Wed Jul 18, 2018 8:15 am
Kees, do you still have the disassembly of the Electron version that you started with? I've been trying to create my own but using your version would save me some time. I know it's not that hard to do, but my rate of progress is 100x slower than yours!
I have but it's not so documented as the Atom source. You can combine them because the label names are the same. I'll post the Electron source later when I'm at home.

Greetings
Kees

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Re: Elite BeebAsm Source

Post by jms2 » Wed Jul 18, 2018 10:30 am

That's great, thanks.

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oss003
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Re: Elite BeebAsm Source

Post by oss003 » Wed Jul 18, 2018 5:06 pm

Here's the Electron source.
Text is a file with the decoded text messages.

And a post about how the Electron scans keys: viewtopic.php?f=44&t=5975&p=55883&hilit ... key#p55883

Greetings
Kees
Attachments
text.txt
(8.55 KiB) Downloaded 19 times
elitedata.txt
(44.6 KiB) Downloaded 12 times
elitecode.txt
(394.21 KiB) Downloaded 13 times
Last edited by oss003 on Wed Jul 18, 2018 5:27 pm, edited 1 time in total.

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Re: Elite BeebAsm Source

Post by jms2 » Wed Jul 18, 2018 8:43 pm

Great - thanks Kees

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Re: Elite BeebAsm Source

Post by Vector » Fri Aug 17, 2018 1:28 am

Hi Kieran,

I'm new here and just spotted this post while poking around the forum. I'm very glad you've done this, I'd been wanting to have a play with the Elite source for a long time but had been put off by my very limted/rusty knowledge especially on the toolchain side of things.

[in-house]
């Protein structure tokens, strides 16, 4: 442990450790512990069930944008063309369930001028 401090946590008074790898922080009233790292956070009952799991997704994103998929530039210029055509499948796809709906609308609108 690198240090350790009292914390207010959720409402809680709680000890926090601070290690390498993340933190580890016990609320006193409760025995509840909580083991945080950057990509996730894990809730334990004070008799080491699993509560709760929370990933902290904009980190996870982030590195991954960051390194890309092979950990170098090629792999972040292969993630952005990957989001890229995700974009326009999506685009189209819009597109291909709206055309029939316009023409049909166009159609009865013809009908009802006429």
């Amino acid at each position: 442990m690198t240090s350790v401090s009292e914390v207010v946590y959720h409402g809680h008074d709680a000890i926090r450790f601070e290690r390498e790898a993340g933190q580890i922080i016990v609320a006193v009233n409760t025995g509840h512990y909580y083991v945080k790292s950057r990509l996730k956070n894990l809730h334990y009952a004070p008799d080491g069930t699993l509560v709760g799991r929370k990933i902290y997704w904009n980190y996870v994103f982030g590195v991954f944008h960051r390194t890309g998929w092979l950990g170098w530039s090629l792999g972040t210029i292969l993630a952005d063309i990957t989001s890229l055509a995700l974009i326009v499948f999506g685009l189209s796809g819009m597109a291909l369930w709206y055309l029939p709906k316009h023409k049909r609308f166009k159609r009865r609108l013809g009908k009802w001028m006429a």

I started trying to transfer some of Paul Brink's 2014 commentary of the code, as posted on Ian Bell's homepage, to your BeebAsm version of the source. Although his comments are for a different version, most parts line up clearly enough.

I was doing this by hand at first but it was a mechanical enough process that I just wrote a python script to do most of it. It reads his commented disassembly and the elite-source.asm file, matches up labels and opcode sequences, and then applies the corresponding comments to the BeebAsm version.

I have pushed my progress so far to github here:

https://github.com/martinling/elite-bee ... commentary

If you run 'make comments' it will checkout a clean elite-source.asm, download the commented disassembly and apply the comments; you can then just review the result with git diff. At the moment this applies comments to 4715 out of the 11876 lines in the file.

The script also prints out all the comments that could not be automatically matched, currently about 2500 lines. It's probably possible to reduce this number with some smarter matching, or the remainder can just be applied by hand.

I'm sure this approach will need a lot of manual cleanup and tweaking but hopefully it's a useful start at least, compared to 10k lines of bare assembly.